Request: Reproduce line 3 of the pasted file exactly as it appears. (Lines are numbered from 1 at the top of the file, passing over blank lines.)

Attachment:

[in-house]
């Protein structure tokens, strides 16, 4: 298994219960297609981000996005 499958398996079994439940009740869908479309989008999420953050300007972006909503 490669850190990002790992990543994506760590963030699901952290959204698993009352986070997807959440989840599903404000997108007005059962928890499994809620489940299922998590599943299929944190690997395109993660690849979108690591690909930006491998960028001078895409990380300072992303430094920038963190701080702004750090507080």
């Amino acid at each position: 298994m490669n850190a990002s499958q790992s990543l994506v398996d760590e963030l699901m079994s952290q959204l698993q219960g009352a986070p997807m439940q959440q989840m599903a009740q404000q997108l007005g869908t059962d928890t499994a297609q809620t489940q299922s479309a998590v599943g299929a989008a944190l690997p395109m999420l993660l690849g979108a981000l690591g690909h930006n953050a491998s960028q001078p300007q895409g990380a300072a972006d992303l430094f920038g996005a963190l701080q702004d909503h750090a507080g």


């Amino acid at each position: 298994m490669n850190a990002s499958q790992s990543l994506v398996d760590e963030l699901m079994s952290q959204l698993q219960g009352a986070p997807m439940q959440q989840m599903a009740q404000q997108l007005g869908t059962d928890t499994a297609q809620t489940q299922s479309a998590v599943g299929a989008a944190l690997p395109m999420l993660l690849g979108a981000l690591g690909h930006n953050a491998s960028q001078p300007q895409g990380a300072a972006d992303l430094f920038g996005a963190l701080q702004d909503h750090a507080g």